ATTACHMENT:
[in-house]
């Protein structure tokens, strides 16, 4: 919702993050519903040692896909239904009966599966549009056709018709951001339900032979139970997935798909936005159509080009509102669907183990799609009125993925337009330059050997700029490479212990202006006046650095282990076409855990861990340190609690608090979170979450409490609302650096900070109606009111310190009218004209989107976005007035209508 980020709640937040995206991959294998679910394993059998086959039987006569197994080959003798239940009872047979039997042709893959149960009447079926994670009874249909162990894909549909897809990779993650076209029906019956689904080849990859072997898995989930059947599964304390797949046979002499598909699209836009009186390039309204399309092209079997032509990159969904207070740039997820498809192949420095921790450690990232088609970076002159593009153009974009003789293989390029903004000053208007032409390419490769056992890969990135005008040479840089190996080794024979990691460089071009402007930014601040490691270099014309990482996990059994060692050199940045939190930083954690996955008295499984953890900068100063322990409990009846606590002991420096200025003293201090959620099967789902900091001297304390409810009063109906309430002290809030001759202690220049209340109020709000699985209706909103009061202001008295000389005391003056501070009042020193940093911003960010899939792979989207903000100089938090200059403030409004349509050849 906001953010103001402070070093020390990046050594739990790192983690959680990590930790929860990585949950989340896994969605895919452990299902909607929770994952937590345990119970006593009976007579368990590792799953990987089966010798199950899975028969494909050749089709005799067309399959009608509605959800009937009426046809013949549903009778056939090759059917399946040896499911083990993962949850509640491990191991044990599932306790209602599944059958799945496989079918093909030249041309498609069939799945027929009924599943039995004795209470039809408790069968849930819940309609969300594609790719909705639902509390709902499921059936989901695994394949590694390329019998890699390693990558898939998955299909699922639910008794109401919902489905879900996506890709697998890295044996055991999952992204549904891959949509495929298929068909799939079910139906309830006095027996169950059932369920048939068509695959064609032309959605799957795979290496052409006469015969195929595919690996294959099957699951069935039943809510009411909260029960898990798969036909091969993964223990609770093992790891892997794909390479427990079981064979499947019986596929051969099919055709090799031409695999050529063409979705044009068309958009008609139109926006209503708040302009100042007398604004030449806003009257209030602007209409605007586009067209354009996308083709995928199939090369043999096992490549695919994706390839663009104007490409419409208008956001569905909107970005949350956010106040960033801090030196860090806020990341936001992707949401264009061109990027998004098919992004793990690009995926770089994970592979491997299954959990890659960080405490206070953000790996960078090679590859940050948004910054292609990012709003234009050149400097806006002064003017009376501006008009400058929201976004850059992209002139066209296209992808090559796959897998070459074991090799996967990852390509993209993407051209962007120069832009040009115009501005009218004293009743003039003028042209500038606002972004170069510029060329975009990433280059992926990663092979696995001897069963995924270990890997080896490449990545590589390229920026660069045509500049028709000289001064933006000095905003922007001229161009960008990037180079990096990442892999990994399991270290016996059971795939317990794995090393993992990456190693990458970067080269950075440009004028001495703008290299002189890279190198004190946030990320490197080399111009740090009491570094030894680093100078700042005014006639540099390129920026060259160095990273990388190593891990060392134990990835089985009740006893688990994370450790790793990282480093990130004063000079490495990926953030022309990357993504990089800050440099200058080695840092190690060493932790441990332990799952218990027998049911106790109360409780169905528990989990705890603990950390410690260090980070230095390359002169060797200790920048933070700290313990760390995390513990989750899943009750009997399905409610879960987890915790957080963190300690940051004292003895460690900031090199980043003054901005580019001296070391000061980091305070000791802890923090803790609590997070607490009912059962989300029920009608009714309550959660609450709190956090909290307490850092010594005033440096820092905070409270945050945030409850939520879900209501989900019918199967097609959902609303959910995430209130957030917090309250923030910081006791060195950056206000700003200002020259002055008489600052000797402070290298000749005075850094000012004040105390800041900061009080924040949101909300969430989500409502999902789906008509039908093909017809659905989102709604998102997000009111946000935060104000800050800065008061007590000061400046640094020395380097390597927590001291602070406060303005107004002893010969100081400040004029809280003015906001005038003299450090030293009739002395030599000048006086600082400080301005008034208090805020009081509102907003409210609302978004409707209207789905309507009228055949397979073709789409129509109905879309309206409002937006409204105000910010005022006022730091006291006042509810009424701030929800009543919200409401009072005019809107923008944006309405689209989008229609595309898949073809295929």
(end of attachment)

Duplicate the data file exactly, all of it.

[in-house]
């Protein structure tokens, strides 16, 4: 919702993050519903040692896909239904009966599966549009056709018709951001339900032979139970997935798909936005159509080009509102669907183990799609009125993925337009330059050997700029490479212990202006006046650095282990076409855990861990340190609690608090979170979450409490609302650096900070109606009111310190009218004209989107976005007035209508 980020709640937040995206991959294998679910394993059998086959039987006569197994080959003798239940009872047979039997042709893959149960009447079926994670009874249909162990894909549909897809990779993650076209029906019956689904080849990859072997898995989930059947599964304390797949046979002499598909699209836009009186390039309204399309092209079997032509990159969904207070740039997820498809192949420095921790450690990232088609970076002159593009153009974009003789293989390029903004000053208007032409390419490769056992890969990135005008040479840089190996080794024979990691460089071009402007930014601040490691270099014309990482996990059994060692050199940045939190930083954690996955008295499984953890900068100063322990409990009846606590002991420096200025003293201090959620099967789902900091001297304390409810009063109906309430002290809030001759202690220049209340109020709000699985209706909103009061202001008295000389005391003056501070009042020193940093911003960010899939792979989207903000100089938090200059403030409004349509050849 906001953010103001402070070093020390990046050594739990790192983690959680990590930790929860990585949950989340896994969605895919452990299902909607929770994952937590345990119970006593009976007579368990590792799953990987089966010798199950899975028969494909050749089709005799067309399959009608509605959800009937009426046809013949549903009778056939090759059917399946040896499911083990993962949850509640491990191991044990599932306790209602599944059958799945496989079918093909030249041309498609069939799945027929009924599943039995004795209470039809408790069968849930819940309609969300594609790719909705639902509390709902499921059936989901695994394949590694390329019998890699390693990558898939998955299909699922639910008794109401919902489905879900996506890709697998890295044996055991999952992204549904891959949509495929298929068909799939079910139906309830006095027996169950059932369920048939068509695959064609032309959605799957795979290496052409006469015969195929595919690996294959099957699951069935039943809510009411909260029960898990798969036909091969993964223990609770093992790891892997794909390479427990079981064979499947019986596929051969099919055709090799031409695999050529063409979705044009068309958009008609139109926006209503708040302009100042007398604004030449806003009257209030602007209409605007586009067209354009996308083709995928199939090369043999096992490549695919994706390839663009104007490409419409208008956001569905909107970005949350956010106040960033801090030196860090806020990341936001992707949401264009061109990027998004098919992004793990690009995926770089994970592979491997299954959990890659960080405490206070953000790996960078090679590859940050948004910054292609990012709003234009050149400097806006002064003017009376501006008009400058929201976004850059992209002139066209296209992808090559796959897998070459074991090799996967990852390509993209993407051209962007120069832009040009115009501005009218004293009743003039003028042209500038606002972004170069510029060329975009990433280059992926990663092979696995001897069963995924270990890997080896490449990545590589390229920026660069045509500049028709000289001064933006000095905003922007001229161009960008990037180079990096990442892999990994399991270290016996059971795939317990794995090393993992990456190693990458970067080269950075440009004028001495703008290299002189890279190198004190946030990320490197080399111009740090009491570094030894680093100078700042005014006639540099390129920026060259160095990273990388190593891990060392134990990835089985009740006893688990994370450790790793990282480093990130004063000079490495990926953030022309990357993504990089800050440099200058080695840092190690060493932790441990332990799952218990027998049911106790109360409780169905528990989990705890603990950390410690260090980070230095390359002169060797200790920048933070700290313990760390995390513990989750899943009750009997399905409610879960987890915790957080963190300690940051004292003895460690900031090199980043003054901005580019001296070391000061980091305070000791802890923090803790609590997070607490009912059962989300029920009608009714309550959660609450709190956090909290307490850092010594005033440096820092905070409270945050945030409850939520879900209501989900019918199967097609959902609303959910995430209130957030917090309250923030910081006791060195950056206000700003200002020259002055008489600052000797402070290298000749005075850094000012004040105390800041900061009080924040949101909300969430989500409502999902789906008509039908093909017809659905989102709604998102997000009111946000935060104000800050800065008061007590000061400046640094020395380097390597927590001291602070406060303005107004002893010969100081400040004029809280003015906001005038003299450090030293009739002395030599000048006086600082400080301005008034208090805020009081509102907003409210609302978004409707209207789905309507009228055949397979073709789409129509109905879309309206409002937006409204105000910010005022006022730091006291006042509810009424701030929800009543919200409401009072005019809107923008944006309405689209989008229609595309898949073809295929």